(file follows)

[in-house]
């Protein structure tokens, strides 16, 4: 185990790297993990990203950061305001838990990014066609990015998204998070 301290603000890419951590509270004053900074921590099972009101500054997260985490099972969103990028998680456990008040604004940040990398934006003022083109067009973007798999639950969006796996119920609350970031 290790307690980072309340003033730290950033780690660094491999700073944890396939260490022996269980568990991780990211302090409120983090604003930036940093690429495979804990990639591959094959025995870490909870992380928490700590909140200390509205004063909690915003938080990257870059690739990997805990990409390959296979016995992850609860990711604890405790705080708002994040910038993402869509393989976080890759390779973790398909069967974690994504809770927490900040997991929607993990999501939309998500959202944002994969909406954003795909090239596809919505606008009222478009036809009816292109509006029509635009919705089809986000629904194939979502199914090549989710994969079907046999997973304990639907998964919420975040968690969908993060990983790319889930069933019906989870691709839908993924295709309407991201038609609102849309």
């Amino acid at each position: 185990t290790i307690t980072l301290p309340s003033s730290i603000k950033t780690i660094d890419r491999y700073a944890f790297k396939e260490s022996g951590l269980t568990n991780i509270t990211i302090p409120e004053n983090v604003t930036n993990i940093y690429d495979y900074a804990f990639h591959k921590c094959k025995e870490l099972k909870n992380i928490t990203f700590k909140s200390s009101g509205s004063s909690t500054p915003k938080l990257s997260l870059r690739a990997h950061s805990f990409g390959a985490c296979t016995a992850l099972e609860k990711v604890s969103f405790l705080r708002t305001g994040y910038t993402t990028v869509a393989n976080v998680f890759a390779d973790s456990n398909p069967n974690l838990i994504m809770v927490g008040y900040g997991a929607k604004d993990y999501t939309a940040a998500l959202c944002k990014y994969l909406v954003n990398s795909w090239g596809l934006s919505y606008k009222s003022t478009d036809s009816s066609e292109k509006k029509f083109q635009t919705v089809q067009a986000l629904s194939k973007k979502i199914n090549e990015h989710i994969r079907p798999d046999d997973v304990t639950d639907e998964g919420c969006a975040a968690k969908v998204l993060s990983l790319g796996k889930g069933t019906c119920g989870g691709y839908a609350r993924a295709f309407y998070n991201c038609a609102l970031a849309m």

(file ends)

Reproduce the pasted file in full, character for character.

[in-house]
């Protein structure tokens, strides 16, 4: 185990790297993990990203950061305001838990990014066609990015998204998070 301290603000890419951590509270004053900074921590099972009101500054997260985490099972969103990028998680456990008040604004940040990398934006003022083109067009973007798999639950969006796996119920609350970031 290790307690980072309340003033730290950033780690660094491999700073944890396939260490022996269980568990991780990211302090409120983090604003930036940093690429495979804990990639591959094959025995870490909870992380928490700590909140200390509205004063909690915003938080990257870059690739990997805990990409390959296979016995992850609860990711604890405790705080708002994040910038993402869509393989976080890759390779973790398909069967974690994504809770927490900040997991929607993990999501939309998500959202944002994969909406954003795909090239596809919505606008009222478009036809009816292109509006029509635009919705089809986000629904194939979502199914090549989710994969079907046999997973304990639907998964919420975040968690969908993060990983790319889930069933019906989870691709839908993924295709309407991201038609609102849309």
């Amino acid at each position: 185990t290790i307690t980072l301290p309340s003033s730290i603000k950033t780690i660094d890419r491999y700073a944890f790297k396939e260490s022996g951590l269980t568990n991780i509270t990211i302090p409120e004053n983090v604003t930036n993990i940093y690429d495979y900074a804990f990639h591959k921590c094959k025995e870490l099972k909870n992380i928490t990203f700590k909140s200390s009101g509205s004063s909690t500054p915003k938080l990257s997260l870059r690739a990997h950061s805990f990409g390959a985490c296979t016995a992850l099972e609860k990711v604890s969103f405790l705080r708002t305001g994040y910038t993402t990028v869509a393989n976080v998680f890759a390779d973790s456990n398909p069967n974690l838990i994504m809770v927490g008040y900040g997991a929607k604004d993990y999501t939309a940040a998500l959202c944002k990014y994969l909406v954003n990398s795909w090239g596809l934006s919505y606008k009222s003022t478009d036809s009816s066609e292109k509006k029509f083109q635009t919705v089809q067009a986000l629904s194939k973007k979502i199914n090549e990015h989710i994969r079907p798999d046999d997973v304990t639950d639907e998964g919420c969006a975040a968690k969908v998204l993060s990983l790319g796996k889930g069933t019906c119920g989870g691709y839908a609350r993924a295709f309407y998070n991201c038609a609102l970031a849309m």